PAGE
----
Lay off the technology

gaylebustamanteeditor1By Gayle Bustamante

LOGOS EDITOR

In today’s society, there’s one future we don’t need a crystal ball to look into: technology. It’s constantly advancing and doesn’t seem to be slowing down anytime soon.

As a communication arts student, I am well aware of how important it is to keep up with the latest programs and be a step ahead. It’s even a part of my professor’s syllabi to instill this mindset in me. However, another piece of common knowledge is life is short and the constant obsession with smartphones and social media causes us to lose sight of the bigger picture.

Don’t get me wrong. I wouldn’t be caught dead leaving my house without my iPhone, as it has saved me time and again. But you’re not going to find it glued to my hand either.

During spring break, I ran into several situations where I felt like telling complete strangers to put their phone away and actually pay attention to what they were doing. I learned I could not go to the mall without having multiple people bump into me because they were distracted by what was on their phone. Like everything else, there’s a time and a place for technology. If you’re stranded in the middle of nowhere, I fully encourage you to break out the GPS function on your phone. If you’re in the waiting room of your doctor’s office, by all means browse the Internet to kill time, but don’t let social media consume your life.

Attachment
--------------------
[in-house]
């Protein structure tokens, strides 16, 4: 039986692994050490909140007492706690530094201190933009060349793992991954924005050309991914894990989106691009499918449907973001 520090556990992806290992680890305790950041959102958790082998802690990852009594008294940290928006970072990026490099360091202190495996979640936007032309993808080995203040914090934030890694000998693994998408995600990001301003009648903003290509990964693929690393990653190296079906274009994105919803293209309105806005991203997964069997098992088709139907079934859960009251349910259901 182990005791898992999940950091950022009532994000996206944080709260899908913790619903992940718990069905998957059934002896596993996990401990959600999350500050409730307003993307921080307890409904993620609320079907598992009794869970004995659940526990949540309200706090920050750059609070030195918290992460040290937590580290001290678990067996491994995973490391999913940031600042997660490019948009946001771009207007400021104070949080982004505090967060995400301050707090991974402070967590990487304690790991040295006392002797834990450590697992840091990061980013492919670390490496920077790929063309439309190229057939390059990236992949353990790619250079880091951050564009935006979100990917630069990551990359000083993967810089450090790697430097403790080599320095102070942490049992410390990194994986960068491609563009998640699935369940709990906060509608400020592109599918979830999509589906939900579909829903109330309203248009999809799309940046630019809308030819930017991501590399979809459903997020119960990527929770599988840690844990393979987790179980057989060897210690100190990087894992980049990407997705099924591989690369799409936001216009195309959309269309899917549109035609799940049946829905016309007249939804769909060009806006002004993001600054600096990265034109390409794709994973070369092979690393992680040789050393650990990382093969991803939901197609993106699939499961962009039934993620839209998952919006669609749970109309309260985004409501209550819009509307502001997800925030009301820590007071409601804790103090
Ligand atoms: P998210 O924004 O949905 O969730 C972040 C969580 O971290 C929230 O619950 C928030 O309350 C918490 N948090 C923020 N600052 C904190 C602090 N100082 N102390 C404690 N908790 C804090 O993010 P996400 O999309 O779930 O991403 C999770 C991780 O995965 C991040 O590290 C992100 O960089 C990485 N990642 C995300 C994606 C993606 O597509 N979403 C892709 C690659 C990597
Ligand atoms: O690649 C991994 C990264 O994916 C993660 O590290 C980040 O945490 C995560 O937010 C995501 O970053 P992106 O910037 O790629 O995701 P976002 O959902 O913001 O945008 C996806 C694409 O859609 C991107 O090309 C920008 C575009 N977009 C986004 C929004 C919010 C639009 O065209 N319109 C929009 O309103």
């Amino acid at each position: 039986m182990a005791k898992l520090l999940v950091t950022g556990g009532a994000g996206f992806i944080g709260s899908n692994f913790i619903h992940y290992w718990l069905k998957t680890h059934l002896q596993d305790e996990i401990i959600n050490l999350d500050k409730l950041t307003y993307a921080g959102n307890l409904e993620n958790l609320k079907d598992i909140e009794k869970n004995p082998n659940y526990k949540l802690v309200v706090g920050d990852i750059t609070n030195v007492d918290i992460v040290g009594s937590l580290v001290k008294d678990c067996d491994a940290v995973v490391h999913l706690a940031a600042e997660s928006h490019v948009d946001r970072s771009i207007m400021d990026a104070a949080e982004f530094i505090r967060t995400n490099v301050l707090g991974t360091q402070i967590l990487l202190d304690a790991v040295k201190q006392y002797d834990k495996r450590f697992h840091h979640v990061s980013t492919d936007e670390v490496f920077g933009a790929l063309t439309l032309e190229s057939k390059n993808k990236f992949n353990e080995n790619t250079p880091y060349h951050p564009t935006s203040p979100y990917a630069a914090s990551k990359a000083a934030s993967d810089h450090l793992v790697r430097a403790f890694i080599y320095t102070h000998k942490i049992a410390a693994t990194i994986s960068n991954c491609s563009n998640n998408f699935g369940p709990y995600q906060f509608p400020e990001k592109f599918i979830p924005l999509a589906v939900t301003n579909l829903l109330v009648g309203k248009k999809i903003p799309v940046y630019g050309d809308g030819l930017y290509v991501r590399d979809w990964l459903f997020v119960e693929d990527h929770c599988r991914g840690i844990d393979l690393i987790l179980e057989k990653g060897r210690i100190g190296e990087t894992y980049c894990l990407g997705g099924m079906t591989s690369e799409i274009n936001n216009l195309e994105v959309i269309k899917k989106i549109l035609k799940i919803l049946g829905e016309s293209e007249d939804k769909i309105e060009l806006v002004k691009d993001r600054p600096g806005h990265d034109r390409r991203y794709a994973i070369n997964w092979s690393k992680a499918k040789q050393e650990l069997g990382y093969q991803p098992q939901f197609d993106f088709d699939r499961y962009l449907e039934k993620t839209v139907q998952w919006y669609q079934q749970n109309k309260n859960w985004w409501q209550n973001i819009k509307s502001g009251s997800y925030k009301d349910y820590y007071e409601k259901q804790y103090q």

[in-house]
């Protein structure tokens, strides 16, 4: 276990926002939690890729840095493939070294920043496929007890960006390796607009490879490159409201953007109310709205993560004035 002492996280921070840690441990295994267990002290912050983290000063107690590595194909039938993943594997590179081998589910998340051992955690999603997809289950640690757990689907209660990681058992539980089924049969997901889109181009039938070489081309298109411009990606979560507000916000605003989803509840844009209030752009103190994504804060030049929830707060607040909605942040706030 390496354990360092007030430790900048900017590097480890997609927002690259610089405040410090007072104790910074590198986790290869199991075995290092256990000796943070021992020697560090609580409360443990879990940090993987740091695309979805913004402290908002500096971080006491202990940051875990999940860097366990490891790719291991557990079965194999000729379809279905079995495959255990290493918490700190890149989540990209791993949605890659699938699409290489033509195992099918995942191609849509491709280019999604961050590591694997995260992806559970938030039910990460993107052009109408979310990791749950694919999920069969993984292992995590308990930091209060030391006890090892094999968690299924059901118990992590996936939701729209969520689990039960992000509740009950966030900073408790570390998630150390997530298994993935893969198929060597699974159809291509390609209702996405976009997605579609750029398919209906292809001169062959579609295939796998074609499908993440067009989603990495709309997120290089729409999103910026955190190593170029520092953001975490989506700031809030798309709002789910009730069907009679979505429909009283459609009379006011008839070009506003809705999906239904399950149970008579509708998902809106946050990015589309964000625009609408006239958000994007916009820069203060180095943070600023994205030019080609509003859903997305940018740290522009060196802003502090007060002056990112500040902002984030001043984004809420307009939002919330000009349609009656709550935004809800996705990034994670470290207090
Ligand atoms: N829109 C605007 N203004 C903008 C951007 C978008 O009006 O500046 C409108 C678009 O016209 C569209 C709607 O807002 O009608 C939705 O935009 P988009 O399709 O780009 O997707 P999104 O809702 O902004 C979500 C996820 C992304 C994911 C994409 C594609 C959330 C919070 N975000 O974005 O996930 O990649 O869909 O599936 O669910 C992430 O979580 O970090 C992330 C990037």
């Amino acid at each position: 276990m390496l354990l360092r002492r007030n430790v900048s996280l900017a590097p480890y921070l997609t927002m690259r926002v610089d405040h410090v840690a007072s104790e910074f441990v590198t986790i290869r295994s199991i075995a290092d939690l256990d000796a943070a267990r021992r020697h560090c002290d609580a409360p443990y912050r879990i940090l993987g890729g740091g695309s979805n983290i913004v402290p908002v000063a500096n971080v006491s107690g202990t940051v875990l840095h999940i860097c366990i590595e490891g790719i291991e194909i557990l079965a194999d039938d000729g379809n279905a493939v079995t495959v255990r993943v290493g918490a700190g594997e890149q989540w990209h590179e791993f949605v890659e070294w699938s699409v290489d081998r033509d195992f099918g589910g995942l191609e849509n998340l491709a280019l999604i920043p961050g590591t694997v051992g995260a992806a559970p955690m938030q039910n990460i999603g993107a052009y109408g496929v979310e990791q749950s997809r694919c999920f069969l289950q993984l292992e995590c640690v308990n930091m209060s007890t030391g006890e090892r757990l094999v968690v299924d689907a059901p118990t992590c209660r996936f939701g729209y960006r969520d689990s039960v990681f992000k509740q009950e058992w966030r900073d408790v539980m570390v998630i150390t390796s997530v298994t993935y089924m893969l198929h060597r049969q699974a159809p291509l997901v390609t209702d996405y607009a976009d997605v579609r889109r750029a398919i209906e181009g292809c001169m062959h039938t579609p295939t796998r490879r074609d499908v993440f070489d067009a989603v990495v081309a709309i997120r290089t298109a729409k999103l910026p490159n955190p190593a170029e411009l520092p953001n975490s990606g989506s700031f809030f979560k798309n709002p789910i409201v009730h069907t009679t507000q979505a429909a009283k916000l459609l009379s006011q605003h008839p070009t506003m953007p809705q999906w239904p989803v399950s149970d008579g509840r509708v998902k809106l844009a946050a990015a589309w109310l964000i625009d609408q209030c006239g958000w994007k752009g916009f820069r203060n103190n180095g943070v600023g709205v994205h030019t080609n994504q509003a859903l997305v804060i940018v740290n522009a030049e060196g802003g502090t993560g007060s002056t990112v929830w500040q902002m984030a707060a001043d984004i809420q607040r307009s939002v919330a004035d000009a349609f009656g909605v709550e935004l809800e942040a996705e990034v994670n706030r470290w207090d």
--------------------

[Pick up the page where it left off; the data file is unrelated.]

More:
Anyone who knows me can tell you I am a music addict and there’s no more serene setting for me than being in a crowd listening to a good band live. Whatever is going on outside of that music venue, including the interactive world, is far from my mind. Yet, I feel I am the only one in those crowds not skimming through my news feed. An issue I have to admit my generation and the incoming generation have is that we don’t live in the moment.

It gets to a point where I feel I am the outsider because I am actually listening to a band playing rather than posting a status about how I am listening to a band playing or spending every second of the two-hour show watching through a camera lens.

Do you notice how easy it is to catch up with an old friend through a series of wall posts rather then have a conversation with him or her in person? We’re so concerned with what is going on online that we don’t take time to inculcate some balance in our lives or have a face-to-face conversation.

Although my field of study requires me to familiarize myself with the latest news and uses in technology and social media, I am also aware of the importance of placing it all aside. If society got through life without smartphones, social networking and other additional items on our list of “necessities,” we’ll survive if we dialed things back.

Next time you’re in a situation that doesn’t occur often, just take it in it because a status isn’t going to give you a second chance to enjoy it.

 

E-mail Bustamante at gbustama@student.uiwtx.edu

 

Gayle Bustamante

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